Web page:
Generally speaking, mBanking will experience steady growth over the next two years, before seeing an explosion in 2013. However, the position will vary from one geography to another – surprisingly, Europe is lagging behind the US. Elsewhere, India is an example of a country where mBanking is still growing, and has significant potential. In India, banks started rolling out solutions over the past two or three years, with 500,000 mBanking users – for India, this is a small number. The State Bank of India has 110m customers, of which 4m are online. Being an emerging market, India was expected to embrace mBanking faster, with customers going straight to mobile and not online banking.
The market for mBanking has grown enormously in recent years, but the main factor currently holding further growth back is the learning curve of the user. Many consumers are still not used to using their phones for something that isn’t a phone call. Things are now changing, however. The evolution of the Apple App Store, for example, has brought a paradigm shift whereby consumers use their phones for many different functions.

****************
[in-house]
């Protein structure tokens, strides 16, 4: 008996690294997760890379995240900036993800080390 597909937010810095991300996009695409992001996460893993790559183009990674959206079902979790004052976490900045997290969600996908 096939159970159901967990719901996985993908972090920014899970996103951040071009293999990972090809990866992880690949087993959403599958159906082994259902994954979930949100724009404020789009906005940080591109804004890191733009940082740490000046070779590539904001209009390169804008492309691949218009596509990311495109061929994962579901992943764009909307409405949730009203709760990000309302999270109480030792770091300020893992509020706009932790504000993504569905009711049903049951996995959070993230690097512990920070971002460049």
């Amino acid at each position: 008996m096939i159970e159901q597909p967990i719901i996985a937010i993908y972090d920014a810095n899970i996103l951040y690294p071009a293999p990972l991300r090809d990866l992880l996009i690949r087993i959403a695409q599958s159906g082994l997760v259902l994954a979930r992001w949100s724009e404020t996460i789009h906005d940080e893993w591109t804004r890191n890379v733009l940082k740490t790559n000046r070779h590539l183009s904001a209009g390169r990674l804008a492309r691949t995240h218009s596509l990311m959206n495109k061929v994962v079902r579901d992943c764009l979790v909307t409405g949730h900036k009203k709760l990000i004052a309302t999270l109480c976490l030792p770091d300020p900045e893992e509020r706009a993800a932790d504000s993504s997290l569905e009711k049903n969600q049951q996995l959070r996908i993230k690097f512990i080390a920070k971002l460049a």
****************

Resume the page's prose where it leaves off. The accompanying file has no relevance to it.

The key thing is getting consumers to trial mBanking functions on their phones. Experience shows that once they’ve used a form of technology, there is no going back. To win the trust of consumers, there needs to be a real focus on the key factors of convenience, accessibility, simplicity and ease of use. The evolution of smartphones is persuading even the most sceptical to try mBanking. Improvement in the actual devices is a real help. Apple led the way in this respect but now Google’s Android is breaking ground much quicker and is allowing a high-level user interface.
Sophisticated security measures are already in place in the mBanking space. Encryption systems are in place, the main issue is if you lose your mobile phone. In addition, the sums being transferred are quite small, making the possibility of large scale global fraud less likely. The key focus now needs to be on changing customer perceptions. We believe that this will come with natural progression in the way that online banking is now seen to be a secure and safe way of allowing customers to manage their bank accounts.
Marco Casartelli is CEO at Vipera